Part 4 of Wine and Die now online!
Already onto part four, how time flies.
So where the hell did this idea of hell come from?
Quite frankly, not sure. Never been a massive one for mythology or theology, but I guess I’ve always found how we respond to both subjects fascinating; how we draw comfort blankets around our own uncertainty in regards to our existence, how we justify our actions and how we look for a future beyond our future – a life beyond life.
Putting the question of god(s) aside, and the prospect of an afterlife, we seem to dream of heaven being like mortal beings on fluffy clouds, playing harps – but with mortal minds… now strikes me dear reader, wouldn’t that get a bit dull? I guess in some respects Foxhell plays with this notion of eternity and how an eternity within the mortal construct we understand could exist. After all, science fiction, historical drama, all play with contemporary ideology because to invest in drama we must empathise and understand the construct. To this effect, all drama is based on contemporary thinking. If audiences were to invest in something truly futuristic, or honestly historical, could well be many watching such stories would find it very hard to connect.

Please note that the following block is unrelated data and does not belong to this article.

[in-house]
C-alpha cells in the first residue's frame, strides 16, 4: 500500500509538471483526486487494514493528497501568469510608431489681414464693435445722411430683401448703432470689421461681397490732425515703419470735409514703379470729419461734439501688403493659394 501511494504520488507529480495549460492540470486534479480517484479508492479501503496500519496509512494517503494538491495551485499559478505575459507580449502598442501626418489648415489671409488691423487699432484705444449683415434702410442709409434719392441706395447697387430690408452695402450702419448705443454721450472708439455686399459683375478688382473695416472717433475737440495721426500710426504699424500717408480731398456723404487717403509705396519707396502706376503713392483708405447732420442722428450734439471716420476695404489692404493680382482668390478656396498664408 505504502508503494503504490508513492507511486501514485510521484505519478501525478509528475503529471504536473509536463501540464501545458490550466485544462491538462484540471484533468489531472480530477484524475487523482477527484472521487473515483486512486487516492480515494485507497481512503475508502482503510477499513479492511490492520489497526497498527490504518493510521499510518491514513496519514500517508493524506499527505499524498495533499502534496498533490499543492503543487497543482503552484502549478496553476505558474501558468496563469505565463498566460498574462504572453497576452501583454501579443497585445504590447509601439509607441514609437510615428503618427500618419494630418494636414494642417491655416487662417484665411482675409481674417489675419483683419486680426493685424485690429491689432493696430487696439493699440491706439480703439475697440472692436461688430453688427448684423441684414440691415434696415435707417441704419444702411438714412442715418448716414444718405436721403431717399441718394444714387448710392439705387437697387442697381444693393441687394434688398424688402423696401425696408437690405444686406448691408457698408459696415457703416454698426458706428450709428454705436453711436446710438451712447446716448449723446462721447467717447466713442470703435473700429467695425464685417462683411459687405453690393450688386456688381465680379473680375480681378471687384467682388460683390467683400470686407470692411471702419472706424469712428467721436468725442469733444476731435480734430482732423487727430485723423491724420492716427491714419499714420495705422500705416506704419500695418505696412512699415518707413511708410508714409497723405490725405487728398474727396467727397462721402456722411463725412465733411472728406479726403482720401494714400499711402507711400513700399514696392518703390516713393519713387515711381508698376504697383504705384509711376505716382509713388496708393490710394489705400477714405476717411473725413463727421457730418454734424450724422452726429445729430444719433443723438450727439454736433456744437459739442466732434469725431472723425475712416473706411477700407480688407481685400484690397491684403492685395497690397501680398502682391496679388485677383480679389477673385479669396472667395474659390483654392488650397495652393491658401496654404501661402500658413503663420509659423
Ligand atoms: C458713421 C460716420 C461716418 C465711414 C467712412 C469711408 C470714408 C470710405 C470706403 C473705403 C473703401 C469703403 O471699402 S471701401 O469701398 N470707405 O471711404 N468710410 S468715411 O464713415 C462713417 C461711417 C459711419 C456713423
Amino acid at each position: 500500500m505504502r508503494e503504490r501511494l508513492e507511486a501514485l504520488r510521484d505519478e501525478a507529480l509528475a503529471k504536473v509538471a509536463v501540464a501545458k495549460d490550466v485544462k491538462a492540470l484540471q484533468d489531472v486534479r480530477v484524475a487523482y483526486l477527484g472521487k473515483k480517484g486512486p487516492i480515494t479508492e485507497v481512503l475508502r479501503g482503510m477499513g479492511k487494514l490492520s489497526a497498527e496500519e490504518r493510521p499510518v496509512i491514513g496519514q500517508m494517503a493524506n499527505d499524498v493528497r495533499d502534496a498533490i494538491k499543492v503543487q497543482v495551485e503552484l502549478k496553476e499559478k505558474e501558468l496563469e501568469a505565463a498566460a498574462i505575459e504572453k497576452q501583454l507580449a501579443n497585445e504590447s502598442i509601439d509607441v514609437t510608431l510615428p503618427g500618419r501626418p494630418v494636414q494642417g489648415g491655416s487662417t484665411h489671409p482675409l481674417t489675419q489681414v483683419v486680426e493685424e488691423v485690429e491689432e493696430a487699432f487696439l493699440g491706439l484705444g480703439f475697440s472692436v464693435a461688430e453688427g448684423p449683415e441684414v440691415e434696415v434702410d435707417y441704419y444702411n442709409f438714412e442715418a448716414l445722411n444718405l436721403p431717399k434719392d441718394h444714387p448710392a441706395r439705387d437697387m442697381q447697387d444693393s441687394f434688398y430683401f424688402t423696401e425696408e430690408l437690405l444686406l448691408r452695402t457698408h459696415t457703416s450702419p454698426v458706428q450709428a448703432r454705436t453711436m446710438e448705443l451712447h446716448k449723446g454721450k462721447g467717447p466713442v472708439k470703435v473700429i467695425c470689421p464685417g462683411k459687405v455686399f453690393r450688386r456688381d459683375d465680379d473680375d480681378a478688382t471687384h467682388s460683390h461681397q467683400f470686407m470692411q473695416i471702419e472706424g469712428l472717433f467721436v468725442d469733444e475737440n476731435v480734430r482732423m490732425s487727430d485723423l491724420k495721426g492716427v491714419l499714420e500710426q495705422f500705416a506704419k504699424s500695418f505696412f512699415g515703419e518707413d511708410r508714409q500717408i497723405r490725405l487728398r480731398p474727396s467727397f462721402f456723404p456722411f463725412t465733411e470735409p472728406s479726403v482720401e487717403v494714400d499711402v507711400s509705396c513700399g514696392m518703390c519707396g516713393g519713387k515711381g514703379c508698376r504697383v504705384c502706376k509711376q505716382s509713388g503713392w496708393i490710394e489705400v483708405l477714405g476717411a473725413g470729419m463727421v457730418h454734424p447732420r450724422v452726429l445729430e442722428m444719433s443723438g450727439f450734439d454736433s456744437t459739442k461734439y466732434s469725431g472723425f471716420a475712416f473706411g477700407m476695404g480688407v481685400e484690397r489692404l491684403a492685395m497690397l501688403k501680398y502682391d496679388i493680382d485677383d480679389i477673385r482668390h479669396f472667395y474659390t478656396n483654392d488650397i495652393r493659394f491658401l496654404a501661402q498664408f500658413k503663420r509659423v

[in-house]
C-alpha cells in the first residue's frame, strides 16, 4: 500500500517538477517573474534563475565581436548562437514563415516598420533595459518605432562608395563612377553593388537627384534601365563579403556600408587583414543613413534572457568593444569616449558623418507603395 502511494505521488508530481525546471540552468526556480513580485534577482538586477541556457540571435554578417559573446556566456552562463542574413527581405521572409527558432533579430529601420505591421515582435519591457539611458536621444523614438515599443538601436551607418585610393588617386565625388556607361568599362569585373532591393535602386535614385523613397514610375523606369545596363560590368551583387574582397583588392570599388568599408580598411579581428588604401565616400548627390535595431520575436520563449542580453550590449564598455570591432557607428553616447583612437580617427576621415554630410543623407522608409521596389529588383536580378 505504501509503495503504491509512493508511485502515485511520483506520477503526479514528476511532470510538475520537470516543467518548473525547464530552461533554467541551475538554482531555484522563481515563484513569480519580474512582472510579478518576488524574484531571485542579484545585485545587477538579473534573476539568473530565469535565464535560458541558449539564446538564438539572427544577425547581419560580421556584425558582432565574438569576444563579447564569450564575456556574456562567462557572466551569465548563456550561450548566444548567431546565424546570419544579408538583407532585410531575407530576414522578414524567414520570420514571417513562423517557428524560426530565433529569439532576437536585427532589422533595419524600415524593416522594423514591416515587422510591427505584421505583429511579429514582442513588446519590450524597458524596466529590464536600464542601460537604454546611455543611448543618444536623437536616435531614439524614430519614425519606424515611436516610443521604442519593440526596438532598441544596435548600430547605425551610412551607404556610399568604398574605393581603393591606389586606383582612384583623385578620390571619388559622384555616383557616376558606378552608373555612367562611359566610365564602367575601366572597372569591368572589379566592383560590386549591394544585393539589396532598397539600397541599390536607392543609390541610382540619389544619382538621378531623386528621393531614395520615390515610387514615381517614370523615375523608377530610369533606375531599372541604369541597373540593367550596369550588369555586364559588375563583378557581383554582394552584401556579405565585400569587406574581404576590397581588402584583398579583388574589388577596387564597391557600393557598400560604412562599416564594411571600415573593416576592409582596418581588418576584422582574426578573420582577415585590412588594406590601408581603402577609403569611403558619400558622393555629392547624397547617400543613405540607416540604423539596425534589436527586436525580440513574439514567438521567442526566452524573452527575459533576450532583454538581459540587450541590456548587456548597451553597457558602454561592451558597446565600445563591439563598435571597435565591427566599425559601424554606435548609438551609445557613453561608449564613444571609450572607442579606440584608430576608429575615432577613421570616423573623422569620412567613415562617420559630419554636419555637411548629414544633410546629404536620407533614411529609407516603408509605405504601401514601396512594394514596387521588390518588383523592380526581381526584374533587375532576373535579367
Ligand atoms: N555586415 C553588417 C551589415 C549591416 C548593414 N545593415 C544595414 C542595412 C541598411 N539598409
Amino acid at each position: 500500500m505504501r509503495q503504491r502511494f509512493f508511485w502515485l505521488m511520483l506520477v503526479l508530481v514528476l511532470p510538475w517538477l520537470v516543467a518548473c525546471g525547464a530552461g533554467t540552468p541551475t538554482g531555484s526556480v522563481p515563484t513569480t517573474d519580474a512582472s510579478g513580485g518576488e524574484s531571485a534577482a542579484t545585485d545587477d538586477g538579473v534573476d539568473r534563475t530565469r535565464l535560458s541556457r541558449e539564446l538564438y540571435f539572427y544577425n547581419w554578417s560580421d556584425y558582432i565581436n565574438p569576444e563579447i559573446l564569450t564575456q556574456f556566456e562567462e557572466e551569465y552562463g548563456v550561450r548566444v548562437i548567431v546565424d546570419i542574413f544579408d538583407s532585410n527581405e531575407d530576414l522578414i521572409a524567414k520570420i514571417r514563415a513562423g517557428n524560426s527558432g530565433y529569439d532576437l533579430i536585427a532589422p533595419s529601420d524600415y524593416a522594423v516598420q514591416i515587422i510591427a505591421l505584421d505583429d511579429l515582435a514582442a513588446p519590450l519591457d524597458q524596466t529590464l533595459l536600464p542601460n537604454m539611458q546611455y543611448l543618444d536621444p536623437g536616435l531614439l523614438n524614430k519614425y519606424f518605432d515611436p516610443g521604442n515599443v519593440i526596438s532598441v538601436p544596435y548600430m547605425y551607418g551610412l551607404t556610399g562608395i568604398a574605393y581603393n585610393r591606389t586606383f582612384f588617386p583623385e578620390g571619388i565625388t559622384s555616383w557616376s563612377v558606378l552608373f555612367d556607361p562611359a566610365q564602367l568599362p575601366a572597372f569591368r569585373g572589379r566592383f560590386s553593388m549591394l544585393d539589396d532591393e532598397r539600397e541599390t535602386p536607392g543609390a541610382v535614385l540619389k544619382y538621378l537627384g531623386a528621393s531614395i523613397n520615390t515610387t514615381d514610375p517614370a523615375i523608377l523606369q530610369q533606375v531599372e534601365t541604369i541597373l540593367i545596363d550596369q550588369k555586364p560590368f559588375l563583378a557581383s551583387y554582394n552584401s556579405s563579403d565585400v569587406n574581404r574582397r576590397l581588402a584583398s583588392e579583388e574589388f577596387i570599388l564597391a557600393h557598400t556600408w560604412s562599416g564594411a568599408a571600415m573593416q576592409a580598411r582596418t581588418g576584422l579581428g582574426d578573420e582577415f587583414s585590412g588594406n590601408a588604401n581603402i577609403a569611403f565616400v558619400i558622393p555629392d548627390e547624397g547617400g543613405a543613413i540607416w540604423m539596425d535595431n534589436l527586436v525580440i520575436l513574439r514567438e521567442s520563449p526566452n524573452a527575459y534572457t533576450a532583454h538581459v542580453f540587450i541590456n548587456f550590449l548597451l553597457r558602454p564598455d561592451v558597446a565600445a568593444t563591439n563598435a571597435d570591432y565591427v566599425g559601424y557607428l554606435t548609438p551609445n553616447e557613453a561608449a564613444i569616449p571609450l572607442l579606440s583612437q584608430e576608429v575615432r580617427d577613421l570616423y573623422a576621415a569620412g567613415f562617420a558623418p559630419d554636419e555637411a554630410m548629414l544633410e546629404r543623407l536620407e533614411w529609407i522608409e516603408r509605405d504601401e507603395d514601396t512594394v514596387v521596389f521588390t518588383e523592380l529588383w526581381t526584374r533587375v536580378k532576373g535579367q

Foxhell doesn’t look to try and depict the eternity we could never understand, as we’d never be able to understand it – it’s looking at a world we do understand and how the (Fox)hell we’d cope as mortals in an eternal expanse – or could we?
One day we’ll know. And on that day, to paraphrase the great Douglas Adams, “drink up, your world is about to end…”